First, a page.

Read the articles below or click here for the PDF version: FINAL – KINGSMANSPRING2019ISSUE11

USG Election Ballot Rolls Out, Missing Major Candidate

By Ryan Schwach, Managing Editor

The USG election ballot is out on BCWebcental, and students can submit their vote until this Thursday. The largest surprise is that Presidential candidate Hamza Khilji, who participated in the Kingsman’s presidential debate, did not make the ballot after failing to receive enough signatures.

“We [Khilji and Zain Qureshi, his VP] were both under the impression that when we submitted them, we submitted well over 400 signatures,” Khilji said. Apparently, only 384 signatures were verified and on Friday morning he was notified that he did not have enough signatures to be on the USG ballot. “I don’t know where the extra sheets went, but I can’t say anything because I wasn’t there,” said Khilji, who was on a trip when the submissions were submitted by Qureshi.

In a last-minute effort to stay afloat, the Khilji/Qureshi campaign has begun a write-in campaign, pushing supporters to write in their ticket. “Pursuing a write-in would make all the work we have put into it worth it because he want to finish strong and not give up,” Khilji made clear.

The campaign got heated in the last few weeks after accusations of slander were thrown between Khilji and opponent Carlos Calzadilla-Palacio over social media.

“I think it was unfortunate,” said Calzadilla-Palacio about Khilji being left off the ballot, continuing to say he respected Khilji for going forward with the write-in campaign and not giving up. As for Calzadilla-Palacio’s campaign, he feels optimistic. “I think that we have a lot of support on campus,” he said, citing his campaign’s endorsements from several student organizations. “We’ve stayed on message and campaigned continuously,” he said.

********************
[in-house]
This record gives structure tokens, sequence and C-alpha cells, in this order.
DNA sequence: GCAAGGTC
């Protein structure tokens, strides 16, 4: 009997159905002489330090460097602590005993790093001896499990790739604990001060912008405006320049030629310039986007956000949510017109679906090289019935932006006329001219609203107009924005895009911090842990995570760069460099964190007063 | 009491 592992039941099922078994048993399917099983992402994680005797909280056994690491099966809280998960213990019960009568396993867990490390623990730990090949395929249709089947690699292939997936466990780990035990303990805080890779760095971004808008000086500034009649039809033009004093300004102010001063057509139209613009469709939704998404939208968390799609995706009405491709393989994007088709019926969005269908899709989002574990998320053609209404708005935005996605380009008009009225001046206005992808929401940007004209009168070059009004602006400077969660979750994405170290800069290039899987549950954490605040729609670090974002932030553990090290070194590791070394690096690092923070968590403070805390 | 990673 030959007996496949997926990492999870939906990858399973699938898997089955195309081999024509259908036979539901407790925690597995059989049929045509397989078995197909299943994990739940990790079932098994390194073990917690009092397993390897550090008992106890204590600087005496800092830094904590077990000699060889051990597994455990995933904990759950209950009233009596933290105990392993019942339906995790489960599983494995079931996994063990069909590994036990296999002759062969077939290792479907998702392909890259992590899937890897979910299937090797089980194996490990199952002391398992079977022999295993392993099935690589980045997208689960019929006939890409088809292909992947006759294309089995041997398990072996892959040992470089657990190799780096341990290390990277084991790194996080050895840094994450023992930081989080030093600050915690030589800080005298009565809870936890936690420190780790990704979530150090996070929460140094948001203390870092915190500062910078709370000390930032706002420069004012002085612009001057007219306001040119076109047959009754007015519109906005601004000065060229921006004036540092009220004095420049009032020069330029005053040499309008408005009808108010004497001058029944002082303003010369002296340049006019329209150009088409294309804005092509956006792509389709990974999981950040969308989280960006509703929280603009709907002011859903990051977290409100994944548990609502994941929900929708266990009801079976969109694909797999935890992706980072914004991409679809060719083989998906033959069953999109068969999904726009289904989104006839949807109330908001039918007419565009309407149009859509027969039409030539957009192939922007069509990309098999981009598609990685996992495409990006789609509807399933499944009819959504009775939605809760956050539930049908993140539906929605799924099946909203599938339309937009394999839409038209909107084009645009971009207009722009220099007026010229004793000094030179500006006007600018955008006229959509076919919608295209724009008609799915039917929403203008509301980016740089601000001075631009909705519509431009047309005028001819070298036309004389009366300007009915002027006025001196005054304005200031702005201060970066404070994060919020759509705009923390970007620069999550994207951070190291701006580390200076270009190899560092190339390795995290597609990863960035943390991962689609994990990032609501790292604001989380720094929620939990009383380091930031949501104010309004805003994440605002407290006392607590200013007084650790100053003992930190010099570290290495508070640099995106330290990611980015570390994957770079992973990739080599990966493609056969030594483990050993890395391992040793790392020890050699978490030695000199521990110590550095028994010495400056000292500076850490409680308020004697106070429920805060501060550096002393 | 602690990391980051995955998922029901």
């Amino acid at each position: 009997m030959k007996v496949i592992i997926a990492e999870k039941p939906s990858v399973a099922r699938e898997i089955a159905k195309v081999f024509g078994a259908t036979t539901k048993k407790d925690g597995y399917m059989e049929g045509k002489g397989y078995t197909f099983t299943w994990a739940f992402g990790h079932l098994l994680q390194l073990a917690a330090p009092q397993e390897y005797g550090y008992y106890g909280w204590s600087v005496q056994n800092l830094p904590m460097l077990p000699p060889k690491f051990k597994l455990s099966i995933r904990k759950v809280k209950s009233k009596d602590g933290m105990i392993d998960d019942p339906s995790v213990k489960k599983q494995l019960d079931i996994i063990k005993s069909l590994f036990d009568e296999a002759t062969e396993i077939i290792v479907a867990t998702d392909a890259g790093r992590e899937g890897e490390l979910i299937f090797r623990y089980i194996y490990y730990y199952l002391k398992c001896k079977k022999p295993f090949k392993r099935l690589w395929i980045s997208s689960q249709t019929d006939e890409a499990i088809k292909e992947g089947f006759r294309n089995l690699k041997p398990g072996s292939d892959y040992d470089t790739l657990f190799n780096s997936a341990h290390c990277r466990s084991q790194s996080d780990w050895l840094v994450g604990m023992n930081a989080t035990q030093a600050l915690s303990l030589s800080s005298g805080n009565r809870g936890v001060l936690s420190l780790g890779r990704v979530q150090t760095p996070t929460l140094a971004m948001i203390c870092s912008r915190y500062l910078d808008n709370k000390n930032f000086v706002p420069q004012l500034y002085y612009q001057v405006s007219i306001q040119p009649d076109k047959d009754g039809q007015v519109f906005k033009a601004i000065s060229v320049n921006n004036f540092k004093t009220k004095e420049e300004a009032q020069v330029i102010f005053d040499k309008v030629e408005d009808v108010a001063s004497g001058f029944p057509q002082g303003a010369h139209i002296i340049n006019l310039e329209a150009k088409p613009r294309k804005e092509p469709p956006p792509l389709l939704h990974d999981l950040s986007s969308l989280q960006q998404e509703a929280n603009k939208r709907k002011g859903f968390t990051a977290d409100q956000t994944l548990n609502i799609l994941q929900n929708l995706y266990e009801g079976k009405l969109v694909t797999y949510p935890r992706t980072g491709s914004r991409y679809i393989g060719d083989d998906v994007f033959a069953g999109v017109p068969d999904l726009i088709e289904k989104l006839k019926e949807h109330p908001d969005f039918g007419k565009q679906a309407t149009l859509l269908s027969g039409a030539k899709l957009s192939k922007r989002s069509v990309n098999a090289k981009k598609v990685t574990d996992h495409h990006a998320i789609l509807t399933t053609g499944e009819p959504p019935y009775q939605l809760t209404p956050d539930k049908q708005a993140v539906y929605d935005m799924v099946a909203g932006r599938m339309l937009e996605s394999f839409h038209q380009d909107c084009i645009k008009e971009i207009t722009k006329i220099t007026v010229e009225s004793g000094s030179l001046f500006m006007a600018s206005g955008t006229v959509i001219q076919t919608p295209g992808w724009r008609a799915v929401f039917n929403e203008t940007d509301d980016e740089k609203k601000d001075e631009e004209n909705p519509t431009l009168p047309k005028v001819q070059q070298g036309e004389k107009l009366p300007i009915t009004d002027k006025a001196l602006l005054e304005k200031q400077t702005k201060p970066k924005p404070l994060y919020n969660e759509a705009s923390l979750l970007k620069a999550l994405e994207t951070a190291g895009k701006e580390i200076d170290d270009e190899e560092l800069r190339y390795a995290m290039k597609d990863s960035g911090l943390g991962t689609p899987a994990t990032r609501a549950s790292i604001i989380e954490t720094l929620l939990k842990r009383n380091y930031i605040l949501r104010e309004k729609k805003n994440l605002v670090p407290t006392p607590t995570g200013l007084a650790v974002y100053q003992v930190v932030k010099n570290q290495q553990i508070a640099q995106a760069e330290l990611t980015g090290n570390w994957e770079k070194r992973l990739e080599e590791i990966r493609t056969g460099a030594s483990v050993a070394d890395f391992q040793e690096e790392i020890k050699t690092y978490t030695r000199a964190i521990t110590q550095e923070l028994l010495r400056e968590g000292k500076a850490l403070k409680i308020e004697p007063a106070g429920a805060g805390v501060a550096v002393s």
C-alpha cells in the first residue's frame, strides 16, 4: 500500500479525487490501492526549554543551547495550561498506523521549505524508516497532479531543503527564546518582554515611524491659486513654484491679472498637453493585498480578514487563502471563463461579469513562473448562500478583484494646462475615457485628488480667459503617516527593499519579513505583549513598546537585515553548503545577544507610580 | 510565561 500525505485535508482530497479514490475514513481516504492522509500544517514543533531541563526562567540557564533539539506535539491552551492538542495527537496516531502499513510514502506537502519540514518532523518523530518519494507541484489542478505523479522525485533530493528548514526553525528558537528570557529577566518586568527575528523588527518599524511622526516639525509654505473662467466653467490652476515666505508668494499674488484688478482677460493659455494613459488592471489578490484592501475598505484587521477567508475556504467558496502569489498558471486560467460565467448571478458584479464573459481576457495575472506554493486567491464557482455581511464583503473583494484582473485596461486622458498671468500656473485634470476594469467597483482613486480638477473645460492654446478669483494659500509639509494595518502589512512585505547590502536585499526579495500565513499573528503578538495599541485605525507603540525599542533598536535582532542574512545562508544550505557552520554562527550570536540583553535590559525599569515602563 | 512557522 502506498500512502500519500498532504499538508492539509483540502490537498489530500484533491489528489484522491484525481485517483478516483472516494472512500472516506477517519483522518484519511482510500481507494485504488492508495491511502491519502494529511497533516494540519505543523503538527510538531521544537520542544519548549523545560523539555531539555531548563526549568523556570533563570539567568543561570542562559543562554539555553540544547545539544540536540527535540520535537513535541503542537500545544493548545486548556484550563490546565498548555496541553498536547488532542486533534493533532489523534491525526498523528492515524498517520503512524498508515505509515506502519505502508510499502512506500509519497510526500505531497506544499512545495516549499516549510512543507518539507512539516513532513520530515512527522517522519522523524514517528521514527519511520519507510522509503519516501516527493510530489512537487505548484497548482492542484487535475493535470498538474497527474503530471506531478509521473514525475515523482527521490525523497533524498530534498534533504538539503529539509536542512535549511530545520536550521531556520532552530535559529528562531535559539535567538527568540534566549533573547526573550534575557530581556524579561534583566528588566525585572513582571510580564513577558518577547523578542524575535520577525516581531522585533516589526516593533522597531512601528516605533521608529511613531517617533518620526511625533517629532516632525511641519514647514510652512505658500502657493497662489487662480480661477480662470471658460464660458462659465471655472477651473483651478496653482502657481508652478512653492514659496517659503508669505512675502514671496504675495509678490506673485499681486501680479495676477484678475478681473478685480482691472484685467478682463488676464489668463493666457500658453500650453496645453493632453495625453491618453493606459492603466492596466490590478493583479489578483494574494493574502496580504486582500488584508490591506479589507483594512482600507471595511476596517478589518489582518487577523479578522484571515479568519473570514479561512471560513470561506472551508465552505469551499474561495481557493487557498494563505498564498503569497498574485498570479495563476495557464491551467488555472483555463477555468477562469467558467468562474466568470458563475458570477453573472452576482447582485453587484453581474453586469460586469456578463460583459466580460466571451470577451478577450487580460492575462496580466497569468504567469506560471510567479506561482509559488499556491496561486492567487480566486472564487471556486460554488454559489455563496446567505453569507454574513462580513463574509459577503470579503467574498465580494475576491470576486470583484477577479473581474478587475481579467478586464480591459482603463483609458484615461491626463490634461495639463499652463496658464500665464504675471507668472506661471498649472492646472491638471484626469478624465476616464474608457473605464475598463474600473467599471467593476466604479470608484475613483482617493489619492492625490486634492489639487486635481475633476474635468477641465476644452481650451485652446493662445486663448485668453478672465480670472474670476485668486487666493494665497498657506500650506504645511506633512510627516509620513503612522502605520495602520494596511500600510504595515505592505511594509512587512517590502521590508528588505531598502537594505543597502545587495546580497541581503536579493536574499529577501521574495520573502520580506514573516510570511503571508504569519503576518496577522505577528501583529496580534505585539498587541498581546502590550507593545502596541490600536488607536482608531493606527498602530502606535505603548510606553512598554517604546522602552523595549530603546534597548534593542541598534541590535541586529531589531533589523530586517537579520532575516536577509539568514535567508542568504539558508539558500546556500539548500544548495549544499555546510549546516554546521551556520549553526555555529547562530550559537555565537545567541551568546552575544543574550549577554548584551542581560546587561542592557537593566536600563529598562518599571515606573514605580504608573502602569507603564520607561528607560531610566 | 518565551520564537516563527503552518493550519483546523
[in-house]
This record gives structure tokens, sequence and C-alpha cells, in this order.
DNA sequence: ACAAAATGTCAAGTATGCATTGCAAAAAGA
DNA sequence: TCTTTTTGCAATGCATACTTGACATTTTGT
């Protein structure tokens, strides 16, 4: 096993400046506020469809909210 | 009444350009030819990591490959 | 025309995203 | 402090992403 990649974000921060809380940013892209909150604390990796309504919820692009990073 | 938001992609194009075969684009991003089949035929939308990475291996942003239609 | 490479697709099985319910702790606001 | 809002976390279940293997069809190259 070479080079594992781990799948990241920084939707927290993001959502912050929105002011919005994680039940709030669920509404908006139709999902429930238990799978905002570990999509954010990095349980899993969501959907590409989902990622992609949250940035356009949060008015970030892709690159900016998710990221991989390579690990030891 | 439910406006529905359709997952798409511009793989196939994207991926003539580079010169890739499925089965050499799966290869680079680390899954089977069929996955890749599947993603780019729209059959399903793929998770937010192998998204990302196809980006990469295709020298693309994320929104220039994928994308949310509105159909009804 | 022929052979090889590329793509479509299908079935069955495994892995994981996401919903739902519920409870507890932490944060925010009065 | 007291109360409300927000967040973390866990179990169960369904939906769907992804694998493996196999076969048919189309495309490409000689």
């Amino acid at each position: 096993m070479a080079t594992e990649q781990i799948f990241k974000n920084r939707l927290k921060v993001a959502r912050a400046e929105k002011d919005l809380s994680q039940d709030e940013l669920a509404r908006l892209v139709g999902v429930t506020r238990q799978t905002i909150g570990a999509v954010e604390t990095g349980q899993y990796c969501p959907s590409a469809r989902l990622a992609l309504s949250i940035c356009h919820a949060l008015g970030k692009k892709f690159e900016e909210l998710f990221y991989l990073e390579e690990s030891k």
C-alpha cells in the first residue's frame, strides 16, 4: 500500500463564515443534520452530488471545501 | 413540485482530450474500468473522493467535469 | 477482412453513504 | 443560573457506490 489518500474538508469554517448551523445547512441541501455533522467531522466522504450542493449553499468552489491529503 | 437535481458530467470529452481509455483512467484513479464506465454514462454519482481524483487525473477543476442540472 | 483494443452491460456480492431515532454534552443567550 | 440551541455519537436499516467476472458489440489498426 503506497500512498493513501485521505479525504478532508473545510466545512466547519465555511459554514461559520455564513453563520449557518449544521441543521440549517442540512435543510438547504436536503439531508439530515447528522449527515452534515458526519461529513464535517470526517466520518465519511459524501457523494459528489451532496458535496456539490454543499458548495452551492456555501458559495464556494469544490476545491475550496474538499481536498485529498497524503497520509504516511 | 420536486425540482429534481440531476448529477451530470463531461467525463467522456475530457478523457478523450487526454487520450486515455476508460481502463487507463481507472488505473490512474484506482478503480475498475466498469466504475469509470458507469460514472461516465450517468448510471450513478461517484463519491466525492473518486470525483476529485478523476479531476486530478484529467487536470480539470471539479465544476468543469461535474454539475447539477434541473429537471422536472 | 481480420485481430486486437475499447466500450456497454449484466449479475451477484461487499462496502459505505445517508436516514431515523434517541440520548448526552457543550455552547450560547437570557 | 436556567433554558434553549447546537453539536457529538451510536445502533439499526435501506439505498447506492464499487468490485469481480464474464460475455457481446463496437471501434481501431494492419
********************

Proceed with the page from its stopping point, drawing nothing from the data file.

Maintaining her place on the ballot is current CLAS speaker Alyssa Taylor and her VP candidate Ethan Milich. “Thank you for all your support, and we cannot wait to continue serving you in the coming months!” said Taylor on a Facebook post. “There is so much support we have received and we are very confident in this current election.” said their campaign.

“I am very optimistic about the results of this election,” said Milich. Milich is also one of the four candidates for USS delegates, along with SGS President Fay Yanofsky, YPA President Corrinne Greene, and Norman Wagstaffe.

On the ballot along with the presidential candidates are the candidates for USG Assembly, where students selected up to 29 candidates. This is a larger number than the number of candidates in the running, as it was last year.

With the volatile background of today’s national political climate, this semester’s presidential race stands as an important election for BC students. With a diverse political climate, the crumbled state of our campus infrastructure, and underpaid adjuncts we have a lot to think about. Only 415 out of 15,000 undergraduate students voted in last years election, and all the candidates hope students come out for them this year.

You can still vote on BC webcentral until the elections close on Thursday, May 2 at 2:30 p.m.  And yes, your vote matters.

This article was originally published on 5/1/19 in Spring 2019 Issue 11.

Two Students Jumped Outside Ovi’s

By Moises Taveras, Staff Writer

On Monday, Apr. 29, two students were taken to the hospital after a scuffle just off campus.

When the two students were walking past Ovi’s Express, the restaurant just next to the local Starbucks, they were stopped by a group of young men who tried to sell them candy for charity. The students were not interested in buying candy, but the men persisted. After an escalating argument, the two were overwhelmed and jumped by the group.

One of the students was left bloody in the face from the fight. The other was left shaken by the experience but managed to escape the encounter without bruises or serious injuries.